But you could also see then and there Grubman's realization that the world he imagined to be well within his control would soon start falling down, and there was nothing he could do about it. You couldn't write this stuff. (Well, I couldn't. Tennessee Williams, maybe...)

If Grubman's tragedy follows the ancient structure, (and so far it does), this week features the amoibaion or lyric dialogue, what we now call "e-mail." Slate condenses all the salient lines from this episode, where Grubman asks Sanford Weill (his boss's boss's boss's boss) for help getting the Grubman twins into pre-school in exchange for, well, aye, there's the rub. In his e-mail, Grubman gloats: "[AT&T Chairman Michael] Armstrong never knew that we both (Sandy and I) played him like a fiddle." (Note to Jack: Your Rome's burning, dude.)

If there are too many allusions in this posting, it's because I can't figure out if this is a biblical, Greek, Roman, Shakespearean or fable-like drama. But maybe it doesn't matter; the end is likely the same. I do know how the second verse of the nursery rhyme goes: Take the keys and lock 'em up.


Listen to director Harry Shearer (he's the voices in your head, you know) and another independent filmmaker talk about getting people interested in their films and getting their films into theaters [10.5 min.]. From WNYC's On The Media (via Romenesko's MediaNews).


In a NY Times article by Tony Smith: Harley-riding "hackers" clear Sao Paulo's roads for motorcades, score photos with the VIP's they escort. These police escorts are officially called "outriders," but they call themselves batadores, (hackers, after the Brazilian pioneers who cut roads through the jungle), and they apparently leave their royal, diplomatic, and rock star charges in awe. The Empress of Japan insisted on taking a picture with them; Elton John sent an emissary to one batadore's funeral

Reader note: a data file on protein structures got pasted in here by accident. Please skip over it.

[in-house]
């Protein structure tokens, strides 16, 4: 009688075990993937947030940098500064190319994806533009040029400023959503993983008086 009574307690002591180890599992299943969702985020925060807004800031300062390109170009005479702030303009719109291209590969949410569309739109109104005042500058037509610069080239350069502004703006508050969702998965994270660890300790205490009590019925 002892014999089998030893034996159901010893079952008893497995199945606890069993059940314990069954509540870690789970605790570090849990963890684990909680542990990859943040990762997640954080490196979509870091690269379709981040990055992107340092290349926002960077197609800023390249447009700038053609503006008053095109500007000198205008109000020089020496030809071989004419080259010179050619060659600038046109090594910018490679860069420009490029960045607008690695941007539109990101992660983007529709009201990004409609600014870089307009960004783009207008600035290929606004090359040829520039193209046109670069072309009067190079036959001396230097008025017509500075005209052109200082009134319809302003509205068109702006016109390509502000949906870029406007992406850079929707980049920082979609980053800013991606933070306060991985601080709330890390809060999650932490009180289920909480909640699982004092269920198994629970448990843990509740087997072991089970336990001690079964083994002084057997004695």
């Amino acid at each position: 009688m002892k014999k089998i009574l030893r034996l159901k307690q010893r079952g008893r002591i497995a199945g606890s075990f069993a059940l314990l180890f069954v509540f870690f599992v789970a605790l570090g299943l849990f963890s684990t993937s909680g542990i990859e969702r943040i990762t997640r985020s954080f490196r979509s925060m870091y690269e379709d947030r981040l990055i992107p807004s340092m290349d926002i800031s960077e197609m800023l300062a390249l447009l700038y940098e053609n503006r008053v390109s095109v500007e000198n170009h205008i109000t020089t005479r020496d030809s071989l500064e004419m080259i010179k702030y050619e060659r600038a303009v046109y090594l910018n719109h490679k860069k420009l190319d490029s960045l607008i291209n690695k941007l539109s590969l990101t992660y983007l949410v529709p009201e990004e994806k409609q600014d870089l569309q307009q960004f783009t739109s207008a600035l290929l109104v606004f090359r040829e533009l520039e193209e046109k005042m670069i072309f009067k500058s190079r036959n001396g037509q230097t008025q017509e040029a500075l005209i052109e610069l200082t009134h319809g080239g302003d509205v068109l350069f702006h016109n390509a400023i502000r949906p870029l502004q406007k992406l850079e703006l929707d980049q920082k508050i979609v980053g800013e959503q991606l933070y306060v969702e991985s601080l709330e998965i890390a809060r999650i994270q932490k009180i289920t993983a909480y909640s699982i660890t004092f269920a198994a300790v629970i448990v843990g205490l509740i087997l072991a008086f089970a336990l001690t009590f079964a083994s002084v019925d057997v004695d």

The Pitch: It's The Bodyguard meets Black Orpheus. International and Conveniently-Multiracial Pop Star on tour in Brazil falls in love with a swaggering bike cop in her motorcade. Get Hazelden on the phone; I need to talk to Mariah Carey...

Ewan McGregor in a car, from fansite eccentricity-online.com Ewan, up close. Image: Eccentricity-online.com

The Guardian has an interesting interview with Ewan McGregor who talks about singing, about directing his first short, and about working with directors. There's audio as well, in case you're into the accent.

Ewanspotting, an awe-inducing McGregor fansite confirms a trend: names derived from the first/big movie. Ex. Being Charlie Kaufman and Paul Thomas Anderson's Cigarettes & Coffee (named after his first short).

showgirls_audition_ice.jpg

Welcome to Special Edition of greg.org answers, where I provide information you thought you'd find on my weblog but didn't. Until now:

Q "Herbert Muschamp" +Showgirls
A